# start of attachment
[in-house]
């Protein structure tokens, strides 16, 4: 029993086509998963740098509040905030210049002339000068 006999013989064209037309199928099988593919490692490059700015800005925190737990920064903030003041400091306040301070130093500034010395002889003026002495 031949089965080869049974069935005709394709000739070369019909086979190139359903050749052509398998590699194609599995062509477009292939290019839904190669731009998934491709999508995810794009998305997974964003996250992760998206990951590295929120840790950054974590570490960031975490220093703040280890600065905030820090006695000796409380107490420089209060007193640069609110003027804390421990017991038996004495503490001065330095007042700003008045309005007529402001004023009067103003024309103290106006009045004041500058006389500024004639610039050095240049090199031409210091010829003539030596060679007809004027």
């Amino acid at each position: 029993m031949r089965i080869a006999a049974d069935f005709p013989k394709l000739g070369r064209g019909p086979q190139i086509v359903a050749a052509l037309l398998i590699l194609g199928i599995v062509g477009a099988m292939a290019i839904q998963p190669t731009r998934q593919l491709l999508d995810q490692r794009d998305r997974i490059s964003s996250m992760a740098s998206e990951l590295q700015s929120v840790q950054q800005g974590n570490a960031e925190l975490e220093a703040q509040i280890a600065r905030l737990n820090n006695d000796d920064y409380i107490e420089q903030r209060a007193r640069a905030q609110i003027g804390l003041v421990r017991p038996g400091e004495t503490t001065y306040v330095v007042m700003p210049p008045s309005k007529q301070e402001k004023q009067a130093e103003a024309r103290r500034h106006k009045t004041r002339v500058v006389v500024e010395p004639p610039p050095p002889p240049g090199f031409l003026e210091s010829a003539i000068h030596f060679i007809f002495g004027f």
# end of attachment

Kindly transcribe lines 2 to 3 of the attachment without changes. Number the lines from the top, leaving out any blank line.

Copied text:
């Protein structure tokens, strides 16, 4: 029993086509998963740098509040905030210049002339000068 006999013989064209037309199928099988593919490692490059700015800005925190737990920064903030003041400091306040301070130093500034010395002889003026002495 031949089965080869049974069935005709394709000739070369019909086979190139359903050749052509398998590699194609599995062509477009292939290019839904190669731009998934491709999508995810794009998305997974964003996250992760998206990951590295929120840790950054974590570490960031975490220093703040280890600065905030820090006695000796409380107490420089209060007193640069609110003027804390421990017991038996004495503490001065330095007042700003008045309005007529402001004023009067103003024309103290106006009045004041500058006389500024004639610039050095240049090199031409210091010829003539030596060679007809004027």
């Amino acid at each position: 029993m031949r089965i080869a006999a049974d069935f005709p013989k394709l000739g070369r064209g019909p086979q190139i086509v359903a050749a052509l037309l398998i590699l194609g199928i599995v062509g477009a099988m292939a290019i839904q998963p190669t731009r998934q593919l491709l999508d995810q490692r794009d998305r997974i490059s964003s996250m992760a740098s998206e990951l590295q700015s929120v840790q950054q800005g974590n570490a960031e925190l975490e220093a703040q509040i280890a600065r905030l737990n820090n006695d000796d920064y409380i107490e420089q903030r209060a007193r640069a905030q609110i003027g804390l003041v421990r017991p038996g400091e004495t503490t001065y306040v330095v007042m700003p210049p008045s309005k007529q301070e402001k004023q009067a130093e103003a024309r103290r500034h106006k009045t004041r002339v500058v006389v500024e010395p004639p610039p050095p002889p240049g090199f031409l003026e210091s010829a003539i000068h030596f060679i007809f002495g004027f």